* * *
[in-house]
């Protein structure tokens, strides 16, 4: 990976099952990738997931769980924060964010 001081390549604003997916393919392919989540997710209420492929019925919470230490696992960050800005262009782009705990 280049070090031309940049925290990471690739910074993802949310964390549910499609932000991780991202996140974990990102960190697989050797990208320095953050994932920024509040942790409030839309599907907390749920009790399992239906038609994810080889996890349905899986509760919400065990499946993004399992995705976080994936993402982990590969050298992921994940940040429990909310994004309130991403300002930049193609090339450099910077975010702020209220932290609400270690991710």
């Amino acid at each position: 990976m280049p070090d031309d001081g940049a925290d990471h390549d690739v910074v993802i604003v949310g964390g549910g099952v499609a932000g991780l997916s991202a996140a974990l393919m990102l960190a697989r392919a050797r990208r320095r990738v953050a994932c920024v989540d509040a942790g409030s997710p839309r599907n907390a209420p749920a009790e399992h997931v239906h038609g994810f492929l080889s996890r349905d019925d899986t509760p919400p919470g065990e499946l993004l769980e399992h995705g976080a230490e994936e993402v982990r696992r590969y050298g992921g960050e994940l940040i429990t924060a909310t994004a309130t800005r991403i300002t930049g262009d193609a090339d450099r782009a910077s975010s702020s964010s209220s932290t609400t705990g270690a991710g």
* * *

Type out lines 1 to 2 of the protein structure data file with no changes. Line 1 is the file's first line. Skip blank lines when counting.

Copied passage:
[in-house]
């Protein structure tokens, strides 16, 4: 990976099952990738997931769980924060964010 001081390549604003997916393919392919989540997710209420492929019925919470230490696992960050800005262009782009705990 280049070090031309940049925290990471690739910074993802949310964390549910499609932000991780991202996140974990990102960190697989050797990208320095953050994932920024509040942790409030839309599907907390749920009790399992239906038609994810080889996890349905899986509760919400065990499946993004399992995705976080994936993402982990590969050298992921994940940040429990909310994004309130991403300002930049193609090339450099910077975010702020209220932290609400270690991710």